Editorials 19.1.2016 09:00 am

Uneasy Proteas on slippery slope

Temba Bavuma during the South African national cricket team training session at SuperSport Park on January 19, 2016 in Pretoria, South Africa. (Photo by Lefty Shivambu/Gallo Images)

Temba Bavuma during the South African national cricket team training session at SuperSport Park on January 19, 2016 in Pretoria, South Africa. (Photo by Lefty Shivambu/Gallo Images)

The Proteas fell to a telling 241-run defeat.

William Shakespeare wrote through regal lips in his play Henry IV, Part 2 the classic line “uneasy lies the head that wears a crown”.

While it is perhaps stretching the bounds of credibility to imagine there is a Shakespearian scholar lurking in the Proteas dressing room, the citation is especially apposite to the situation our national cricket side finds itself in.

The seven-wicket loss to the England tourists at the Wanderers in Johannesburg at the weekend has already had the effect of demoting a team which has held the No 1 spot in the world Test hierarchy almost uninterrupted since 2012 to second behind India.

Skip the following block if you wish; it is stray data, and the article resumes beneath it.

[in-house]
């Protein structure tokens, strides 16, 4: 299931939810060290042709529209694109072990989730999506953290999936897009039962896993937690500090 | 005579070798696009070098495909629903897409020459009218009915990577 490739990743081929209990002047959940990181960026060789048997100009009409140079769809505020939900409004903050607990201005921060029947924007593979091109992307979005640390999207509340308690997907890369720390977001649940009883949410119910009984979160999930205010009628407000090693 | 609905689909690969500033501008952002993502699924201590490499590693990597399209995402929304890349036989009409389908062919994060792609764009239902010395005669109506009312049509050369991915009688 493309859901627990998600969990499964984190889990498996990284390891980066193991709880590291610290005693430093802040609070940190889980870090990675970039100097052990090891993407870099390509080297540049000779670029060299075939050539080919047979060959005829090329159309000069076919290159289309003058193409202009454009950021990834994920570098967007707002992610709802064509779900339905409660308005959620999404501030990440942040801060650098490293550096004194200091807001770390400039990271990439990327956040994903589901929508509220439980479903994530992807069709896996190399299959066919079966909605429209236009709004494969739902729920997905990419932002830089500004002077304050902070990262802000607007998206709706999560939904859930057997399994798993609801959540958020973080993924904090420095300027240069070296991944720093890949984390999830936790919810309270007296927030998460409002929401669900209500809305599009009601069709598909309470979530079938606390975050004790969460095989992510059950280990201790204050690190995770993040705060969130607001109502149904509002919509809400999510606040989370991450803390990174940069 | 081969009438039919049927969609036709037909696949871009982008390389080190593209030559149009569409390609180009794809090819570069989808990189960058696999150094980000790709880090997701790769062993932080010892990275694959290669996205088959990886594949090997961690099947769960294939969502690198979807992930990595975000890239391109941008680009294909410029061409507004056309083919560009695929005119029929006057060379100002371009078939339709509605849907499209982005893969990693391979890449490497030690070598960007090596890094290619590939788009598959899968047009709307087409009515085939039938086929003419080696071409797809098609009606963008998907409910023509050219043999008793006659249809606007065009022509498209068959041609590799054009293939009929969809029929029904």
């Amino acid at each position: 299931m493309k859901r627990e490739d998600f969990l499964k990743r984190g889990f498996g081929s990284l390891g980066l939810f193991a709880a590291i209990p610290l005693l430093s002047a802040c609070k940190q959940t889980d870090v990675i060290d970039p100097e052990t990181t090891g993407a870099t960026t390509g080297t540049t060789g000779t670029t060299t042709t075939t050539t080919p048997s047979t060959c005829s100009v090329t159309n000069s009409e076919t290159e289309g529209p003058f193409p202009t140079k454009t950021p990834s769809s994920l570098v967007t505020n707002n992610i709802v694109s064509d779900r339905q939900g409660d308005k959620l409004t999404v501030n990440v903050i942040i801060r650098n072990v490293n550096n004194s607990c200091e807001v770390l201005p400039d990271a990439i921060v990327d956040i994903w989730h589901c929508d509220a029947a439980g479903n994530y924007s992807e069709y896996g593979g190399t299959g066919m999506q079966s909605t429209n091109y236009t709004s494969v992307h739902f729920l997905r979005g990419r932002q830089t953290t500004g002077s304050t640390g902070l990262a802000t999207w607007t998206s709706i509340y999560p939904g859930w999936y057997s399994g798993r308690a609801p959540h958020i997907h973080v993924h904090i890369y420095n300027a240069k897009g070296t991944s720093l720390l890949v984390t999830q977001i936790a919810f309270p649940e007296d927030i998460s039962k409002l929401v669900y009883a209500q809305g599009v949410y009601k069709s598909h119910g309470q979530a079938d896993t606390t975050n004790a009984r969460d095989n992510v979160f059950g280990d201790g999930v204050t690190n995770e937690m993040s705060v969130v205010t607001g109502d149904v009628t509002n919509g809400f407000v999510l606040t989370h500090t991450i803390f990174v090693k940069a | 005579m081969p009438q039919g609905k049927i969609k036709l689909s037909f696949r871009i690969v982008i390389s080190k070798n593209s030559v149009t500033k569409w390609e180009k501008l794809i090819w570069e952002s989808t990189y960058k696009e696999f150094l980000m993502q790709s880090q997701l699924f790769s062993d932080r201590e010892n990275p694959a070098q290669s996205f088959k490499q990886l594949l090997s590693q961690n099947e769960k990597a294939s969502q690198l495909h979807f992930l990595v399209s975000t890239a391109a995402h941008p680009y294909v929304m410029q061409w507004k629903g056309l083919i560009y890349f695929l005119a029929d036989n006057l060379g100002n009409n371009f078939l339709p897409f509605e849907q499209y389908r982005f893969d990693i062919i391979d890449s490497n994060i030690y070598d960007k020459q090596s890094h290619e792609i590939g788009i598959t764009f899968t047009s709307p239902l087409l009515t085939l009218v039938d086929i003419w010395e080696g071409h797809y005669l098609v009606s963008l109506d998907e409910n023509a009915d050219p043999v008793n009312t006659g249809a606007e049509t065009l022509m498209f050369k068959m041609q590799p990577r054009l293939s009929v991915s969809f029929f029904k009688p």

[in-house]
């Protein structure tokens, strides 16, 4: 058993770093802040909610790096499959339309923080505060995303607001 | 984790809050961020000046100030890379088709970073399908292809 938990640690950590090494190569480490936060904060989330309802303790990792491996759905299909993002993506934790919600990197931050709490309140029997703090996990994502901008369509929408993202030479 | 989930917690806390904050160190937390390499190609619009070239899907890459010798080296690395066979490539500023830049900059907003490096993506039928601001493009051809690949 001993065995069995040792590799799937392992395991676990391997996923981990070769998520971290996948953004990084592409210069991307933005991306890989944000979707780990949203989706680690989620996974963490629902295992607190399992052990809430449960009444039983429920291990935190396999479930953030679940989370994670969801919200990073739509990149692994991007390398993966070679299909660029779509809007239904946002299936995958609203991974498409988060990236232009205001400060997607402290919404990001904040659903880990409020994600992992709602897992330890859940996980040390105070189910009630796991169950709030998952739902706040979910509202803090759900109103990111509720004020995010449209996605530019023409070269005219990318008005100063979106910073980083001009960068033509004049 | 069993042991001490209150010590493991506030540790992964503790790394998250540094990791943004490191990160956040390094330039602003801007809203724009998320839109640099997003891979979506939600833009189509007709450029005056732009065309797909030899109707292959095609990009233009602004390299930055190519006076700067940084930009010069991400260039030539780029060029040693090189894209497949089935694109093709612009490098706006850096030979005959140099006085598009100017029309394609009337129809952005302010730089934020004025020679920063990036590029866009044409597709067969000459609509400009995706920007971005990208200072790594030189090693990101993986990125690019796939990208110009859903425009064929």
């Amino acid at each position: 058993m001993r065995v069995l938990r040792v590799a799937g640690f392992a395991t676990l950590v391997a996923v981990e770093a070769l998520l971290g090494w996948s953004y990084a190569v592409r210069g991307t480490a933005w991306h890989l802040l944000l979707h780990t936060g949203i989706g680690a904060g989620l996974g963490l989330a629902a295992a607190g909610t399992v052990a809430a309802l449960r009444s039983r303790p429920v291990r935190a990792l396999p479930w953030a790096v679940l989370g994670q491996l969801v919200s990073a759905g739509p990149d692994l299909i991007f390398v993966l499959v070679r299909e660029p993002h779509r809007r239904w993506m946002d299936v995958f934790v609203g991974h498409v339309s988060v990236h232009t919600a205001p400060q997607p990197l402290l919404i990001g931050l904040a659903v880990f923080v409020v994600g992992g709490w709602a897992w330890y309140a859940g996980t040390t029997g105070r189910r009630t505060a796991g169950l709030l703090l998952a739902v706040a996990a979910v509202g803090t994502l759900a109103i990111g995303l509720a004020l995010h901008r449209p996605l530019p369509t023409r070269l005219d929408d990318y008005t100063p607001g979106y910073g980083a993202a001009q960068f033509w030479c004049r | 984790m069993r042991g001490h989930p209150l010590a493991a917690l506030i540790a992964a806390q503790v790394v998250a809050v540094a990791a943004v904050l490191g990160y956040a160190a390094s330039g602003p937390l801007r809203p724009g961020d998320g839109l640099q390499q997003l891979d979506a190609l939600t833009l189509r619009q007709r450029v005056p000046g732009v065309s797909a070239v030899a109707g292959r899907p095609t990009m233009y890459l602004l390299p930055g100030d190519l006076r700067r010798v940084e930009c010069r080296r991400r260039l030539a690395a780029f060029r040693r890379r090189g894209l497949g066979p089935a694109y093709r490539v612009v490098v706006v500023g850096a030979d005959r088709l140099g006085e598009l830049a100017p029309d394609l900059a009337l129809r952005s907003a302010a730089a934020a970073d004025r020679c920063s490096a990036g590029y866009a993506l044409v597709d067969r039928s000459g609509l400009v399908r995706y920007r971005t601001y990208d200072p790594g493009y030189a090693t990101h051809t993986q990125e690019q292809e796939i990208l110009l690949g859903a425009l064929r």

The slide from the throne began with the 3-0 drubbing on the dusty tracks of India late last year, a humiliating display which fed its insidious way into the opening match of the four-Test series at Kingsmead in Durban on Boxing Day.

Back on familiar home ground, the Proteas fell to a telling 241-run defeat. The double-century heroics of Hashim Amla and a maiden 100 at top level from Temba Bavuma in the drawn second Test in Cape Town sparked the belief that the much-vaunted Protea fire had been rekindled, even if the humble Amla fell on his sword and relinquished the captaincy to AB de Villiers for the match in Johannesburg.

The concluding game of the tour begins at Centurion on Friday, offering only a minor chance of some redemption on a ground notorious for rainmarred matches, in the knowledge that yet another loss will drop South African cricket to an unaccustomed fourth on the world rankings.

And the almost inevitable realisation that the arduous climb back to the top which will then lie ahead promises to be more fraught for the current imbalanced Proteas than any game of thrones.

 

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